Marital abuse is the central issue in de los Santos' (The Precious One, 2015, etc.) latest, which is made up of two intersecting stories: a contemporary woman is engaged to a man with possibly scary anger issues and, in the 1950s, another woman faces difficult choices after the death of her beloved husband.
One day before Clare (who, along with other characters here, has appeared in previous de los Santos novels) is scheduled to marry good-looking lawyer Zach at a Virginia resort, an elderly stranger walks by while she's making centerpieces and says, “Courage, dear heart,” which happens to be a quote from one of Clare’s beloved Narnia books. The next morning, Clare finds herself talking in more depth to the stranger, Edith, who warns her not to live with someone who scares her. Already deeply apprehensive about marrying Zach because he has to work “so hard to be good,” Clare takes Edith’s advice and calls off the wedding. Edith dies shortly afterward and bequeaths her house on the Delaware coast to Clare. At loose ends after the non-wedding, Clare—who, unlike Zach, is naturally good as well as sensitive and loving—goes there to recover and to avoid Zach’s borderline stalking. The novel moves back and forth between Clare’s current romantic quandary and Edith’s difficult life in the '50s: her idyllic but tragically brief marriage, her years as a young widow running a vacation boardinghouse, her affair with a handsome stranger from the city who involves her in his “relocation system” for women escaping abusive husbands, the risk she takes to help a young mother who has killed her violent husband in self-defense. Readers learn most of these details long before Clare figures them out, although her natural curiosity about Edith draws her and her best friend/former boyfriend, Dev, into Nancy Drew–like sleuthing. Their playful, increasingly romantic enjoyment of the adventure in uncovering Edith’s past creates an odd contrast to the actual serious drama of Edith’s life.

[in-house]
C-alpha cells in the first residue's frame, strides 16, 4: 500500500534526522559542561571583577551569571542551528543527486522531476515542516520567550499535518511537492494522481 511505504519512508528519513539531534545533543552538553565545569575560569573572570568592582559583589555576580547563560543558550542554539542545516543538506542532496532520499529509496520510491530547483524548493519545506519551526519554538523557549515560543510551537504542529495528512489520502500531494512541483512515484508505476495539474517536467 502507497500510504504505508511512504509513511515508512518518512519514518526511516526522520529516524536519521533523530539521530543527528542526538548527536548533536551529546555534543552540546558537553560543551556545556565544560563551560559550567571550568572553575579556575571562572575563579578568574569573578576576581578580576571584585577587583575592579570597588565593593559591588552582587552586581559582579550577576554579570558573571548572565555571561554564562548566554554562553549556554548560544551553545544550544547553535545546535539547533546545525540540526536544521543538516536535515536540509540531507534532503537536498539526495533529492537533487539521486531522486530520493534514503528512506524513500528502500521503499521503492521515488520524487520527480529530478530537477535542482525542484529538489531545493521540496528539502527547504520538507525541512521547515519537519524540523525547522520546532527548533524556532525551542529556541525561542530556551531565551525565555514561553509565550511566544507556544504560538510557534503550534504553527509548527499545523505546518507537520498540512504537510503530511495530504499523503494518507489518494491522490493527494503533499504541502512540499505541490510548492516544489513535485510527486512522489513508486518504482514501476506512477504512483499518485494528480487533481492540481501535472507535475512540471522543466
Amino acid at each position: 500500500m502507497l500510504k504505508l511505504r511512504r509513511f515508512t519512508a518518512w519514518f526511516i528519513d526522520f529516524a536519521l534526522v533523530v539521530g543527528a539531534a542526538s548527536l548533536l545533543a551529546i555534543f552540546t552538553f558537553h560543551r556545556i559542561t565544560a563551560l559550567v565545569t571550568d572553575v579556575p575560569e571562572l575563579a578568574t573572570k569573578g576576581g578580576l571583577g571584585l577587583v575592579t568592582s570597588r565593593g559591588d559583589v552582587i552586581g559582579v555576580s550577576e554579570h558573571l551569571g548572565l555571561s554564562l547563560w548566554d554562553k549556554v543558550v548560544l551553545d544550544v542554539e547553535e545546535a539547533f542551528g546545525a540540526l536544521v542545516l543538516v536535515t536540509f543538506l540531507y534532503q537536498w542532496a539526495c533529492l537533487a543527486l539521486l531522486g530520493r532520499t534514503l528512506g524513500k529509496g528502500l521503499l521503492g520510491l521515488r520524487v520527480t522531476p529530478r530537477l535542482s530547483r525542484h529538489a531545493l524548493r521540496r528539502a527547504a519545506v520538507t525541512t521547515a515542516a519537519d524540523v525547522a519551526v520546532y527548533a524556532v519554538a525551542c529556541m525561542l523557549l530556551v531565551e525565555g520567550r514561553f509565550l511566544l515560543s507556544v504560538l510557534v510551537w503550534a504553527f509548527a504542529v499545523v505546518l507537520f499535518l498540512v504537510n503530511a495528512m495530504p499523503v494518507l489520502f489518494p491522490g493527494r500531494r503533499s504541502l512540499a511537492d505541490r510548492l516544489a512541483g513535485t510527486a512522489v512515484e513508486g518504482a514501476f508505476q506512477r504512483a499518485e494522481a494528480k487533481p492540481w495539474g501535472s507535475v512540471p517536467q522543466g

De los Santos writes with disarming fluidity even when her plot takes far-fetched turns, but her heroine's inexhaustible perfection grows cloying.